Our objective is to develop a protease chain reaction technology (ProCR) which will enable ultra- sensitive molecular detection. A protease chain reaction has four basic components: 1) a protease conjugated to a binding molecule, 2) an unconjugated protease, 3) an inhibitor protein which contains a proteolytic cleavage site and 4) a protease substrate which generates a signal upon its cleavage. Fundamentally, a protein chain reaction is a powerful analogue computer with two key characteristics which greatly facilitate the detection of target molecules. 1) It can convert the concentration of a specific target molecule into a time signature. 2) It can create enormous signal amplification, analogous to the amplification of DNA by a polymerase chain reaction (PCR). Thus detection is enabled because the final observable signal produced by a target molecule can be very large and the time lag until onset of the signal is precisely correlated with the concentration of target molecule. The critical elements for controlling the protease chain reaction (and ultimately determining the sensitivity of assays linked to it) are very tight inhibition of the protease by the intact inhibitor and cleavage of the inhibitor by free protease. Accordingly, the three experimental Aims are: 1) Engineering the subtilisin prodomain to maximize inhibition;2) Design and construct prodomain inhibitors with cleavable loops;3) Construct and characterize a prototype chain reaction useful for detection. The Phase I goal is to demonstrate proof of principle for protease chain reactions and their applicability for molecular detection. The three milestones are: 1) Develop tight inhibitors with KI d 100pM;2) Engineer cleavable loops into the inhibitors of Aim 1 which are cleaved a rate >1000 M-1s-1;3) Detect 1 femtomole of protease- conjugated antibody by ProCR in a microtiter dish assay. The long term goal is to develop protease- inhibitor complexes as enzymatic nano-processors which can be combined to detect multiple signals and to control output with multiple logic gates.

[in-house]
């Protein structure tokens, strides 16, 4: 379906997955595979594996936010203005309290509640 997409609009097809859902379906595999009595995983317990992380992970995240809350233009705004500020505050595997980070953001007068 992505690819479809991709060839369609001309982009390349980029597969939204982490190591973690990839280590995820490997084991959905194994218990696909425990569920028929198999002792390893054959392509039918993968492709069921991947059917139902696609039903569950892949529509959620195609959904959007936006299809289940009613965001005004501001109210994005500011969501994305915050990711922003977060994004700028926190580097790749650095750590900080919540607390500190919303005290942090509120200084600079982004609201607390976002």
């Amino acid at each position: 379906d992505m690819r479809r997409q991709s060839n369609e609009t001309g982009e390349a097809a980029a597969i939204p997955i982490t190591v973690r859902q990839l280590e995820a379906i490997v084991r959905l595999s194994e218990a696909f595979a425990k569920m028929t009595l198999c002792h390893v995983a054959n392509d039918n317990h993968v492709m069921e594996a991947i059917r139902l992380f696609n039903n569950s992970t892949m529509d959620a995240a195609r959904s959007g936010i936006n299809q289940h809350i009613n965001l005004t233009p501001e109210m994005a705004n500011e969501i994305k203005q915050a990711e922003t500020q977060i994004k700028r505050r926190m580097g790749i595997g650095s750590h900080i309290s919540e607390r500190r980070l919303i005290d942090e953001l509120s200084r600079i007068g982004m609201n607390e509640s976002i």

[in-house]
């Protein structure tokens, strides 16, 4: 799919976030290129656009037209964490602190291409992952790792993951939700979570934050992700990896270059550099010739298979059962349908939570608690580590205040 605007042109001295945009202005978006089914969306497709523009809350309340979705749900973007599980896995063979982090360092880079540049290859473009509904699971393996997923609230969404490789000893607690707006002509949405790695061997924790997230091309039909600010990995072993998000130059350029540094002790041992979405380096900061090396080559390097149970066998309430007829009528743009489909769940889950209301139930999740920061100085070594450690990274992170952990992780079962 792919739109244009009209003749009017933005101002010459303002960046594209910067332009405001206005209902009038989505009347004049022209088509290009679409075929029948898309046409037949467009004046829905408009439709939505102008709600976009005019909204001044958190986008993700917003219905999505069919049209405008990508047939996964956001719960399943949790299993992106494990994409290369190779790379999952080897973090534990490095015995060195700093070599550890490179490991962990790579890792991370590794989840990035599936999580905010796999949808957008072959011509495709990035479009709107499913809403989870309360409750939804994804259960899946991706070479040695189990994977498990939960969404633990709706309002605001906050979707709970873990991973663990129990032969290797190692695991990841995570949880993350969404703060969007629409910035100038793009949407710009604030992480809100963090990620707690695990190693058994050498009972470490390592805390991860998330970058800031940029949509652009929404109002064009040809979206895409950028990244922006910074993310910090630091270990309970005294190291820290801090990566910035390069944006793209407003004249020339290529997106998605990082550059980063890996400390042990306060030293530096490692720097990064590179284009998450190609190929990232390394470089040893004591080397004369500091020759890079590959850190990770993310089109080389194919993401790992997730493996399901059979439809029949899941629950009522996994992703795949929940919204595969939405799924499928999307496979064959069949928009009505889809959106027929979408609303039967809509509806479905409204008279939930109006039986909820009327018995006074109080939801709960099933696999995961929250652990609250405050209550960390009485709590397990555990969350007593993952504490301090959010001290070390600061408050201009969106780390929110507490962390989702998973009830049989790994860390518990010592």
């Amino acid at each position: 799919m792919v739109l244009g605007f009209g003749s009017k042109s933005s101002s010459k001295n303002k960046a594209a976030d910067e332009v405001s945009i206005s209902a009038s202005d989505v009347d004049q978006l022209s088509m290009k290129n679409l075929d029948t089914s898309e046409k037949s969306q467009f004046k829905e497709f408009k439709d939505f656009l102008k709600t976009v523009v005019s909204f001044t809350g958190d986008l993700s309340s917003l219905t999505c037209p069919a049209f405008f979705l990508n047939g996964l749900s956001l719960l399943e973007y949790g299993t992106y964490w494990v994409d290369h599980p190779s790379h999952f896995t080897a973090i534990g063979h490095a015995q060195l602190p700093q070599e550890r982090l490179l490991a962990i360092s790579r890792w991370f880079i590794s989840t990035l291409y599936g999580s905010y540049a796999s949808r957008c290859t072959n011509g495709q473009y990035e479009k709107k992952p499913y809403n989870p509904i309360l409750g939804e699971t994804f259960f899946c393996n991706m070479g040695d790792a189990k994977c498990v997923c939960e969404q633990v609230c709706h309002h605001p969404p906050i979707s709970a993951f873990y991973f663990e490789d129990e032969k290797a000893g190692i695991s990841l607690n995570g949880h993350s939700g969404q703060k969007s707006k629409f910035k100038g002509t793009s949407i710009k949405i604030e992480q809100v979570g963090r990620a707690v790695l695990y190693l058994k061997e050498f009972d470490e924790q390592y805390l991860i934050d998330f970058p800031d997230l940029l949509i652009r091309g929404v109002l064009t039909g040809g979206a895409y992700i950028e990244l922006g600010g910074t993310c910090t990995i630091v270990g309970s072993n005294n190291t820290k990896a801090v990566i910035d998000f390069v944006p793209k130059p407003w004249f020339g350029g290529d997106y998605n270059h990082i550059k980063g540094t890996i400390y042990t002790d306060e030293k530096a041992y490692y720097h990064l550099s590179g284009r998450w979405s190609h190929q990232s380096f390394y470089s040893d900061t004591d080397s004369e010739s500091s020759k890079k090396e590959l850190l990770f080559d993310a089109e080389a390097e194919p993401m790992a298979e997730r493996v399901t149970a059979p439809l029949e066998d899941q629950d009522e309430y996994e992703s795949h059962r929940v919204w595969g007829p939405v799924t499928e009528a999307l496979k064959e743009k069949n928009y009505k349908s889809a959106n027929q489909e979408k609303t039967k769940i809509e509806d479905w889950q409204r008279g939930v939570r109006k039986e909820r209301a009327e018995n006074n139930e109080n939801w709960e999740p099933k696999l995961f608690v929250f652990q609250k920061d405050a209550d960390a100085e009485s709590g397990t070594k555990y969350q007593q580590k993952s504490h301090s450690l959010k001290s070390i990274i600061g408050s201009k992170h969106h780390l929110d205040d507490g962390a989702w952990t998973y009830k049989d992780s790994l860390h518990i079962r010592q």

The development of polymerase chain reaction (PCR) technology demonstrated the extraordinary power of harnessing an enzyme to perform novel, programmable reactions. Our objective is here to develop an analogous protease chain reaction technology (ProCR) which will enable ultra-sensitive molecular detection. The long term goal is to improve cancer detection and prevention by enabling accurate quantitation of multiple, low abundance molecular markers.
|Porter, Lauren L; He, Yanan; Chen, Yihong et al. (2015) Subdomain interactions foster the design of two protein pairs with ?80% sequence identity but different folds. Biophys J 108:154-62|